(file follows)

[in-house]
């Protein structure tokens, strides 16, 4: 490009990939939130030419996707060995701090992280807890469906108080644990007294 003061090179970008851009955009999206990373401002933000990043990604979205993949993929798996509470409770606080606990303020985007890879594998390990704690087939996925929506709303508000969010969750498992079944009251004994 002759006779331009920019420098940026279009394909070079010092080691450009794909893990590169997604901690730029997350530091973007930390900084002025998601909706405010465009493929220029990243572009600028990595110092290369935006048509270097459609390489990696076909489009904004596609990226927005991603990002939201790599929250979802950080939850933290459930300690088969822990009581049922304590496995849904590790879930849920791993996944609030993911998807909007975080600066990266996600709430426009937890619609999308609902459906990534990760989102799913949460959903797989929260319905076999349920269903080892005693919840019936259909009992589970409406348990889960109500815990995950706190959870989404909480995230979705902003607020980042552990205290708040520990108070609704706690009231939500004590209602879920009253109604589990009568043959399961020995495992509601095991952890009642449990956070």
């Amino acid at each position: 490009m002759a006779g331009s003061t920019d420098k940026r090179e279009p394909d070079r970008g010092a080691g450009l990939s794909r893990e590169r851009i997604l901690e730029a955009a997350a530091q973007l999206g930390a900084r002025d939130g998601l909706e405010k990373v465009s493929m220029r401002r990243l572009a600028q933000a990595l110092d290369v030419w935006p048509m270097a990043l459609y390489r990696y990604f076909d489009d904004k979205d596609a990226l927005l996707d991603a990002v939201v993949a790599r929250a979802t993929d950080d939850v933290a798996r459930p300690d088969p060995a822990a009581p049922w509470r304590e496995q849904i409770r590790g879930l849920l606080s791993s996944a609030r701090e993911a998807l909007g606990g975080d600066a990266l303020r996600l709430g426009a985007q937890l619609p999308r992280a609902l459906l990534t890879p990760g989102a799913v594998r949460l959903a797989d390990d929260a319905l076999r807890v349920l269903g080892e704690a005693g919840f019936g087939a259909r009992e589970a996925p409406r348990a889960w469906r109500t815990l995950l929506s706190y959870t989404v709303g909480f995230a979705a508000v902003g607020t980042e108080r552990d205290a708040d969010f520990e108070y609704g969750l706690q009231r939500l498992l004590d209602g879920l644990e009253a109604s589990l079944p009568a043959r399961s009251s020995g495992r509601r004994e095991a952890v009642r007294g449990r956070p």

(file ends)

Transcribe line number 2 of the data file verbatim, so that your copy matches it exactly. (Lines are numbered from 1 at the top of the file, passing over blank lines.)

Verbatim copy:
């Protein structure tokens, strides 16, 4: 490009990939939130030419996707060995701090992280807890469906108080644990007294 003061090179970008851009955009999206990373401002933000990043990604979205993949993929798996509470409770606080606990303020985007890879594998390990704690087939996925929506709303508000969010969750498992079944009251004994 002759006779331009920019420098940026279009394909070079010092080691450009794909893990590169997604901690730029997350530091973007930390900084002025998601909706405010465009493929220029990243572009600028990595110092290369935006048509270097459609390489990696076909489009904004596609990226927005991603990002939201790599929250979802950080939850933290459930300690088969822990009581049922304590496995849904590790879930849920791993996944609030993911998807909007975080600066990266996600709430426009937890619609999308609902459906990534990760989102799913949460959903797989929260319905076999349920269903080892005693919840019936259909009992589970409406348990889960109500815990995950706190959870989404909480995230979705902003607020980042552990205290708040520990108070609704706690009231939500004590209602879920009253109604589990009568043959399961020995495992509601095991952890009642449990956070």